Introducing Ave Rose

I began watching Steampunk’d on GSN TV the day the first episode aired and I’ve been enjoying it tremendously. It was what I hoped it would be: a contest style reality show with excellent steampunk makers as contestants and judges. Some of us in the community were worried they wouldn’t get that quite right, but it’s spot on.

There have been some criticisms, of course, such as the show’s focus on the drama, and some questions of whether the elimination format is the most appropriate for this type of contest, but you can’t deny the way that keeps us viewers hooked.

Last Wednesday night, it was great to see that the multi-talented Ave Rose made it to the final four. Ave is a writer, costume designer, singer, and maker par excellence, and she took time out of her busy schedule to share some of her life with us.

The Interview

Jonathan Fesmire: Hello Ave! First, could you share a bit about yourself for our readers?

 

Ave Rose: I’m a Filipino American artist based in Los Angeles. In 2003 I received my B.A. in English Literature with a concentration in Creative Writing. In 2005 I started my own publishing company called Ink Pen Mutations Press, focusing specifically on illustrated short stories. I currently have 14 books out with 3 written by me. In 2010 I began making art as a form of meditation to help me deal with a personal hardship. I started with miniature robots I made from watch parts. I call these robots Watchbots. As I got deep into the Watchbot world I started making things move and light up turning their environments into interactive moving sculptures. From there I started creating larger scale automata by pairing taxidermy ephemera and clockwork with motion mechanics. People started noticing my art and next thing I knew I was showing in the top galleries in Santa Monica, Hollywood, Seattle, & Tokyo.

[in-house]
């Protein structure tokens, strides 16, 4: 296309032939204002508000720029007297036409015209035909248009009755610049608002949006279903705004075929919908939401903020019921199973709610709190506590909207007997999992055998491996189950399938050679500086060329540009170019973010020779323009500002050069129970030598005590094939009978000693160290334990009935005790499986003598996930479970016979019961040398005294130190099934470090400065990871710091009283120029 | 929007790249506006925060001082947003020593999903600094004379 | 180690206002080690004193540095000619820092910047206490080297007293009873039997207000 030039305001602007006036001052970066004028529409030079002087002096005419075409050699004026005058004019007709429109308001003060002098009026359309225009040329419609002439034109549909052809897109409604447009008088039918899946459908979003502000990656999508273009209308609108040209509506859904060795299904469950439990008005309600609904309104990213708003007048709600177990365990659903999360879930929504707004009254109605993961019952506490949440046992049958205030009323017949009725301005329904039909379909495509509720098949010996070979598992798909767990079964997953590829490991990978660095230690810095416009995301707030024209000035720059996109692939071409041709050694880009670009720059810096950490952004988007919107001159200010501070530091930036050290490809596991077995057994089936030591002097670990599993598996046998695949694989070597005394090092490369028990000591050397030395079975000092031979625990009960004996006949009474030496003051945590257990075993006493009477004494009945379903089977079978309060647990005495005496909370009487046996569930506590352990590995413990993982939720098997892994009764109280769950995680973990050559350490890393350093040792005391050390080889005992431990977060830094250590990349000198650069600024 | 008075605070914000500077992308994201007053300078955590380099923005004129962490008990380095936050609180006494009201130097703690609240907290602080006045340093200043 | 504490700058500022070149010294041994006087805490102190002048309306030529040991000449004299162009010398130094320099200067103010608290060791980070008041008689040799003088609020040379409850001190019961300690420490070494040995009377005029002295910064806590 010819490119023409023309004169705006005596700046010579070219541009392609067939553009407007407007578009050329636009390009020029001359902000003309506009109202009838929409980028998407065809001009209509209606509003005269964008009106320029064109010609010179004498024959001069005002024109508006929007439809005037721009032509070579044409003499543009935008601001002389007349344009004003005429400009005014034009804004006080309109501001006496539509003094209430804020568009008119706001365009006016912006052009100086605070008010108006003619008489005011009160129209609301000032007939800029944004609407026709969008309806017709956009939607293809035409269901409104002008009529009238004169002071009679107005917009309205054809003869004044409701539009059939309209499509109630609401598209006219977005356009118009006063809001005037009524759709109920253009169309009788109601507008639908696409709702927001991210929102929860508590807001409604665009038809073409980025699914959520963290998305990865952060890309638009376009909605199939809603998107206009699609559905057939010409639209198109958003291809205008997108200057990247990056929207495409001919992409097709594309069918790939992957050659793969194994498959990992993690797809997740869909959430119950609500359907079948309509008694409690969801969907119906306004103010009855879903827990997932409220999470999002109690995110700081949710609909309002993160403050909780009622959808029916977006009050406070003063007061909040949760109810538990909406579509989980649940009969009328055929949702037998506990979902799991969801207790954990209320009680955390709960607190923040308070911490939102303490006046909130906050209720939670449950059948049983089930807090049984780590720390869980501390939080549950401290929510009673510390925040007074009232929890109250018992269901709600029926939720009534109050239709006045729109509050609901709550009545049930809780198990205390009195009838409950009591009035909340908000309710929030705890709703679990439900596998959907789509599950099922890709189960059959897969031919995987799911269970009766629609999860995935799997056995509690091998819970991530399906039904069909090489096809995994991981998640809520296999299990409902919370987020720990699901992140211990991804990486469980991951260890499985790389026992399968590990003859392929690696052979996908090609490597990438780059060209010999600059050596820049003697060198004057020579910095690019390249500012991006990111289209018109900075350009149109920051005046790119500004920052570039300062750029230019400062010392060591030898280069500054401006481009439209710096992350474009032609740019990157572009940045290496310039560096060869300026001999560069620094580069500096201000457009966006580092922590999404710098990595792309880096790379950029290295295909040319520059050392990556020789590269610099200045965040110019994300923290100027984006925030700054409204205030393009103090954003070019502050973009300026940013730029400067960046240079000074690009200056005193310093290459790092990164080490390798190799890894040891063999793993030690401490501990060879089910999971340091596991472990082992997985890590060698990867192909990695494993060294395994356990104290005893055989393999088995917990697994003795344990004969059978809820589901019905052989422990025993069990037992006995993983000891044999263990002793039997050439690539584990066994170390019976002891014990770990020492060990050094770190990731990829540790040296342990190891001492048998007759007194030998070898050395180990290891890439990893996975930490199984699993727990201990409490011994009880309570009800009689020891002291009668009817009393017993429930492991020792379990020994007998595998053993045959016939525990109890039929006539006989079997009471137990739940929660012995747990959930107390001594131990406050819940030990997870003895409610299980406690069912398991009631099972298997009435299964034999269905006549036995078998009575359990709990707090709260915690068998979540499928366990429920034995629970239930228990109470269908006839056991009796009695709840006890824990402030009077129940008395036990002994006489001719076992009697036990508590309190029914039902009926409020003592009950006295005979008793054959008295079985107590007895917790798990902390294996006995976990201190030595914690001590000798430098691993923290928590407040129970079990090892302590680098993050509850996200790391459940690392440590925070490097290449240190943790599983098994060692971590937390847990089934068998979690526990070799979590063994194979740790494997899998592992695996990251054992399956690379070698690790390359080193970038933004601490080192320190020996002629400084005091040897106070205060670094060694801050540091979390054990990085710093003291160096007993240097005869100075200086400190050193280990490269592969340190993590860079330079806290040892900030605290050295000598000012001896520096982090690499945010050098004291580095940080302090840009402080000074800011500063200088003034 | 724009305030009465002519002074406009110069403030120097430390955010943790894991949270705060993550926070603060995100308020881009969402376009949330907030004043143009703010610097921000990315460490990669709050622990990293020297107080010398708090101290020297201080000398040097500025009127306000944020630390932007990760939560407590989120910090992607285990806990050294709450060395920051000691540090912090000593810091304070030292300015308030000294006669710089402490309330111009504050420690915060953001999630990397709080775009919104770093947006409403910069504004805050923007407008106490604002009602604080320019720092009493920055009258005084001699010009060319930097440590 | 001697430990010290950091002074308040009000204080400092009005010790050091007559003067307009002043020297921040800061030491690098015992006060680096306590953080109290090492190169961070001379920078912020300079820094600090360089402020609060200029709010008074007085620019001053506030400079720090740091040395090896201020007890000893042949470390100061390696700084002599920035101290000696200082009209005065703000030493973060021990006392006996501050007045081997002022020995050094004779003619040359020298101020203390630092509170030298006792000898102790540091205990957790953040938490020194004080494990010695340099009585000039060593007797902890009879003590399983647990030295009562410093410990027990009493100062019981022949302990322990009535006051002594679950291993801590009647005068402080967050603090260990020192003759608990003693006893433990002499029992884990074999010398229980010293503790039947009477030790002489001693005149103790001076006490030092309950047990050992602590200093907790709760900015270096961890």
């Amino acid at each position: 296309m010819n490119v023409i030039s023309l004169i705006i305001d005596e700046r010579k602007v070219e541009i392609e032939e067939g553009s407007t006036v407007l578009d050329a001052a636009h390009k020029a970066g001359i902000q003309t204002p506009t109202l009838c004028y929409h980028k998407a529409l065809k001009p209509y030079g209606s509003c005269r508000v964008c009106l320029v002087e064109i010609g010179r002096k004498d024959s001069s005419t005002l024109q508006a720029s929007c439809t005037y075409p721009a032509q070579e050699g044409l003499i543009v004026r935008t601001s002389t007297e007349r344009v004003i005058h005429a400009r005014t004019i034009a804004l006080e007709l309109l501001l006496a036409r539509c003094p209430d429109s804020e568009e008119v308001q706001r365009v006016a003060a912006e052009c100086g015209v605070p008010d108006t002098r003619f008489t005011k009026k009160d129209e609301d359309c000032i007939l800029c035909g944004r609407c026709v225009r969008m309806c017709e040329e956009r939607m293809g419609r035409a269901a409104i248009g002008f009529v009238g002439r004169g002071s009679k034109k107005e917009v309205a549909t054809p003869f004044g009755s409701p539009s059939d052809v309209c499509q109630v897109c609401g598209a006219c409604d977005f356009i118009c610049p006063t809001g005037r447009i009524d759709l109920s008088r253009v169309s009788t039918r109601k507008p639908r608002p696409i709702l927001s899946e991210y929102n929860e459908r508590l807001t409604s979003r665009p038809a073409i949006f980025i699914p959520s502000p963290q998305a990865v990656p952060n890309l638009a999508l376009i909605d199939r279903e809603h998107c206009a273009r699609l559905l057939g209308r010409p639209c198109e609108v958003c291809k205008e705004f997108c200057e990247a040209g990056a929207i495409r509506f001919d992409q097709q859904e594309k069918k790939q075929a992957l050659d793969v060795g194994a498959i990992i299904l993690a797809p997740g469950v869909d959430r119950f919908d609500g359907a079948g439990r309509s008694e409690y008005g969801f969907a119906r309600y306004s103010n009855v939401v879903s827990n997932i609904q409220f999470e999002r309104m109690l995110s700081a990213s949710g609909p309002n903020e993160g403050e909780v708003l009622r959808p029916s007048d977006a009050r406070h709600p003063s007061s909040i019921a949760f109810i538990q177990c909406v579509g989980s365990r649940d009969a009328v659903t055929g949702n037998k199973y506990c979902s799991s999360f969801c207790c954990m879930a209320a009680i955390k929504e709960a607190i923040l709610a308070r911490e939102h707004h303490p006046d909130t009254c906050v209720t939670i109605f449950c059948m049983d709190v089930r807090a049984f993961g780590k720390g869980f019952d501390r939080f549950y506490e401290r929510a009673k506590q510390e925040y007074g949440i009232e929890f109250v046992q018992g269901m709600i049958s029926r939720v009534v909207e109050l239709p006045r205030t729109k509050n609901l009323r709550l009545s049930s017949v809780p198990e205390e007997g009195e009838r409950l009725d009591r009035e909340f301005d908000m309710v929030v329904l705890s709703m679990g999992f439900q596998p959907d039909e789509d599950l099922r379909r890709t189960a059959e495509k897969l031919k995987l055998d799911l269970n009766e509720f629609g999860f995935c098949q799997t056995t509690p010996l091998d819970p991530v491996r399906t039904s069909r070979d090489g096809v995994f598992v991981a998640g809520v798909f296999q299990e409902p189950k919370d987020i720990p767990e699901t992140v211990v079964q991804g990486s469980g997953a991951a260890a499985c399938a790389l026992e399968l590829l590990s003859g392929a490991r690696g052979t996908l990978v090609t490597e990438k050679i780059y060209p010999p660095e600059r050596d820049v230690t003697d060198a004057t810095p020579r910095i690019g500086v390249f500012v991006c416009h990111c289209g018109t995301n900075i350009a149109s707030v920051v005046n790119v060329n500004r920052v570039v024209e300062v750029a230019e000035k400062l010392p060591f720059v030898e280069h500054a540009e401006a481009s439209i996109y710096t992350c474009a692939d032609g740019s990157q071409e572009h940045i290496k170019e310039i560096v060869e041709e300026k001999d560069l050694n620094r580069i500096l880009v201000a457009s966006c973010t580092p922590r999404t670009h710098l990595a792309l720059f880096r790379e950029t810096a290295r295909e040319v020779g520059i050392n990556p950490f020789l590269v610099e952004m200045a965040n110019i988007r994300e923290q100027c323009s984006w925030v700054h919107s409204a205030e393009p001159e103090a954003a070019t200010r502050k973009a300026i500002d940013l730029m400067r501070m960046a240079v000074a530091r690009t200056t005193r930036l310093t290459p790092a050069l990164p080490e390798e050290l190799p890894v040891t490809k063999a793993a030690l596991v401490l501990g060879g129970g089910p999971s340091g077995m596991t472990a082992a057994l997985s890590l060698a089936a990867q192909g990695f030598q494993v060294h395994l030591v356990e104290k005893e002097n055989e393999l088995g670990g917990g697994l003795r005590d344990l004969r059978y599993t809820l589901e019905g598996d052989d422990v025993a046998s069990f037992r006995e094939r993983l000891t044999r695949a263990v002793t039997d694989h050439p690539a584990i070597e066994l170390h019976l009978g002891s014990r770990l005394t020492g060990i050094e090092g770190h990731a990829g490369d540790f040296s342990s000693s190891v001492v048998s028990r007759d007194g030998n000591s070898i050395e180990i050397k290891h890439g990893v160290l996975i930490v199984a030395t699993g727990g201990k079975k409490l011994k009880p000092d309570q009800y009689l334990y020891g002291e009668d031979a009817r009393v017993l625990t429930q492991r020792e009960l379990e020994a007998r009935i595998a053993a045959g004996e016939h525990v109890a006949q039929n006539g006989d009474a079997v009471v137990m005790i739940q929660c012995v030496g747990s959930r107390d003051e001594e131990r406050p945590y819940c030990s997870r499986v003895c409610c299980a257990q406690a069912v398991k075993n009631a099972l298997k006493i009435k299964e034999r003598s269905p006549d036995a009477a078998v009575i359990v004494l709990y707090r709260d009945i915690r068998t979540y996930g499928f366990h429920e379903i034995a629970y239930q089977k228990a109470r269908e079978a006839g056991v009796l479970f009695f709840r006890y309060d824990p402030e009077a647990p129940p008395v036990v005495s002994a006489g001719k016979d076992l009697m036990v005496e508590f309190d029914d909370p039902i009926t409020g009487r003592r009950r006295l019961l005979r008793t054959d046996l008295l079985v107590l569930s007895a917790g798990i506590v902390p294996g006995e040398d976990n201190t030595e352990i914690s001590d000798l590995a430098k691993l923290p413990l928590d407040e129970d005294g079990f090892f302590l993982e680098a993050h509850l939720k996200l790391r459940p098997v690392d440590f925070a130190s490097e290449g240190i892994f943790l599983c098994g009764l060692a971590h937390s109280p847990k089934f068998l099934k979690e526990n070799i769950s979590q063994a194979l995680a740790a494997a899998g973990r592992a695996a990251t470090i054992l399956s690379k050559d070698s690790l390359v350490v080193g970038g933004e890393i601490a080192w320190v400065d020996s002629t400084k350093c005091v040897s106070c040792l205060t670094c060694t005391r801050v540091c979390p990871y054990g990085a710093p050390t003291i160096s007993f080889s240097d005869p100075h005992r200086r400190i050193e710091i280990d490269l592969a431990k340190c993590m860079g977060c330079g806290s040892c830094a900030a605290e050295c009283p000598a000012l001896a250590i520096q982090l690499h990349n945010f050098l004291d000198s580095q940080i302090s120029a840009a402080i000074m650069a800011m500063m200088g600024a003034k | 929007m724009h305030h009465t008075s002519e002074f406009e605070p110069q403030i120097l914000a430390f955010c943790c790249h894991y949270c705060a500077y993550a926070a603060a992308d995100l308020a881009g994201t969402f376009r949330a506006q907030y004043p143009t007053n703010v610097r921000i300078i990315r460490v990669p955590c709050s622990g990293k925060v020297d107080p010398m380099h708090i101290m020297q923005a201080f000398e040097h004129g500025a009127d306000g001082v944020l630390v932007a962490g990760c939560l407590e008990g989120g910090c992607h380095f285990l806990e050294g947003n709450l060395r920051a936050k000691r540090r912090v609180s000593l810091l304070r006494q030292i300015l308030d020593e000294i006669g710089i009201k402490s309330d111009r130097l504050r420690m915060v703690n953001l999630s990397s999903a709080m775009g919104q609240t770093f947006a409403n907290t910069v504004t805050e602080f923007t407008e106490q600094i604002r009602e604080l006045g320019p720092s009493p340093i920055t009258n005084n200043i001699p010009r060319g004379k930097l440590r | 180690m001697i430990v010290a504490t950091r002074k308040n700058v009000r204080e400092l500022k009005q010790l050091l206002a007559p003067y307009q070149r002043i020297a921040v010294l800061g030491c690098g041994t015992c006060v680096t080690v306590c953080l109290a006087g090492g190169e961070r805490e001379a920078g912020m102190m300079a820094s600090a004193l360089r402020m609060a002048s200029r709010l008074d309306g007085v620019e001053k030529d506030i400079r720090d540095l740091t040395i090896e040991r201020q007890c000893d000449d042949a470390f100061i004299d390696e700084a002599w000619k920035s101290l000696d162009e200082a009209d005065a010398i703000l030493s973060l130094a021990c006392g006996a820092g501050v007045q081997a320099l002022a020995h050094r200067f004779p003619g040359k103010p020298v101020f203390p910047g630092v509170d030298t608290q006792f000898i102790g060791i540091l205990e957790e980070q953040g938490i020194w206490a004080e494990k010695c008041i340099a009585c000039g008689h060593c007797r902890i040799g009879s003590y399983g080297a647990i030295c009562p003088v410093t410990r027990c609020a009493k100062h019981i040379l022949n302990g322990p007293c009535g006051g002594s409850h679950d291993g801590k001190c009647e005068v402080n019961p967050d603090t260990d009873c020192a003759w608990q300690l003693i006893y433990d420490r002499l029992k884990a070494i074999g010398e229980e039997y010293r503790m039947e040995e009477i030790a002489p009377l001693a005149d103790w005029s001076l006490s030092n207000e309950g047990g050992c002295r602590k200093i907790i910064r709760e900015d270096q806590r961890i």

JF: On Steampunk’d the teams had to design full rooms in just three days each. How did you find that pace? Are you at all used to that kind of creative pressure?

AR: I had no problem at all with the pace of the show. I’m use to insane deadlines and when I’m in super focus mode my body eats, sleeps, drinks, very little which also means I rarely went to the restroom while the clock was ticking. I’m one of the fastest workers I know because I obsessively create and will not stop until something is done. If it seemed like I struggled with time on a project during the show it’s only because of whatever drama or politics happened to be constantly interrupting me. I hate interruptions unless it’s someone who needs my help with something. I don’t have a problem taking a quick break to help someone out.

JF: What do you like most about being a Steampunk maker?

AR: I love the inclusiveness of the steampunk genre. The fact that no one is left out and anything can happen because it’s fantasy but fantasy with a focus on mechanical wonders. It fits me perfectly and allows my imagination to run wild.

JF: What do you like the least about it?

AR: Well I never set out to be a steampunk maker. I just make art that happens to fall into that category. And I have fun vending at steampunk conventions. But when people begin to put restrictions on the steampunk genre saying it has to fit a particular set of rules it’s like putting boundaries on not only my art but my fashion.

JF: There are a lot of amazing people in the steampunk movement. Who are some of your heroes or influences?

AR: Well the inspiration for the esthetics of my art come from the fantastical stop motion animations of Jan Švankmajer, Bolex Brothers, Quay Brothers, Jiří Trnka, Mike Jittlov, Ray Harryhausen, and Tim Burton. I’ve always been fascinated with 17th century automata which I’m constantly reading books and watching documentaries about. And I’m also greatly inspired by Los Angeles automata makers Brian Poor and Thomas Kuntz . I’m honored to have shown art in galleries with both artists. What a dream come true!